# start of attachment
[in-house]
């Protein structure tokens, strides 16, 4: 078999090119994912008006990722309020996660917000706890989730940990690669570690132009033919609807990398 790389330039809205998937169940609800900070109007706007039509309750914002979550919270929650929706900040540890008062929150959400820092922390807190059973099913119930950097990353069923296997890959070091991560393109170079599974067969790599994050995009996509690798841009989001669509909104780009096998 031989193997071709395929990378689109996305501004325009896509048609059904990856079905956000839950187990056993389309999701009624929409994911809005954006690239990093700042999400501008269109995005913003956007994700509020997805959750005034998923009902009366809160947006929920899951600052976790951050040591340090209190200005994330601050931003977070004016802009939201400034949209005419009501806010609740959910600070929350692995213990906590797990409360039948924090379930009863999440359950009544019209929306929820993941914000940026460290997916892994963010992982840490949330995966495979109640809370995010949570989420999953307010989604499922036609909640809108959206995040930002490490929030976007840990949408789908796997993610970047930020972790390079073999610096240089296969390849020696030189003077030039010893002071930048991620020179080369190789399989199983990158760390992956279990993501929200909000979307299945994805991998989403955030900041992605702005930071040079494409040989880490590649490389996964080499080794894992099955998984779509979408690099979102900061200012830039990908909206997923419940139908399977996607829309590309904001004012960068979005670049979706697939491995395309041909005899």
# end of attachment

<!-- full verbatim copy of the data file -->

[in-house]
């Protein structure tokens, strides 16, 4: 078999090119994912008006990722309020996660917000706890989730940990690669570690132009033919609807990398 790389330039809205998937169940609800900070109007706007039509309750914002979550919270929650929706900040540890008062929150959400820092922390807190059973099913119930950097990353069923296997890959070091991560393109170079599974067969790599994050995009996509690798841009989001669509909104780009096998 031989193997071709395929990378689109996305501004325009896509048609059904990856079905956000839950187990056993389309999701009624929409994911809005954006690239990093700042999400501008269109995005913003956007994700509020997805959750005034998923009902009366809160947006929920899951600052976790951050040591340090209190200005994330601050931003977070004016802009939201400034949209005419009501806010609740959910600070929350692995213990906590797990409360039948924090379930009863999440359950009544019209929306929820993941914000940026460290997916892994963010992982840490949330995966495979109640809370995010949570989420999953307010989604499922036609909640809108959206995040930002490490929030976007840990949408789908796997993610970047930020972790390079073999610096240089296969390849020696030189003077030039010893002071930048991620020179080369190789399989199983990158760390992956279990993501929200909000979307299945994805991998989403955030900041992605702005930071040079494409040989880490590649490389996964080499080794894992099955998984779509979408690099979102900061200012830039990908909206997923419940139908399977996607829309590309904001004012960068979005670049979706697939491995395309041909005899």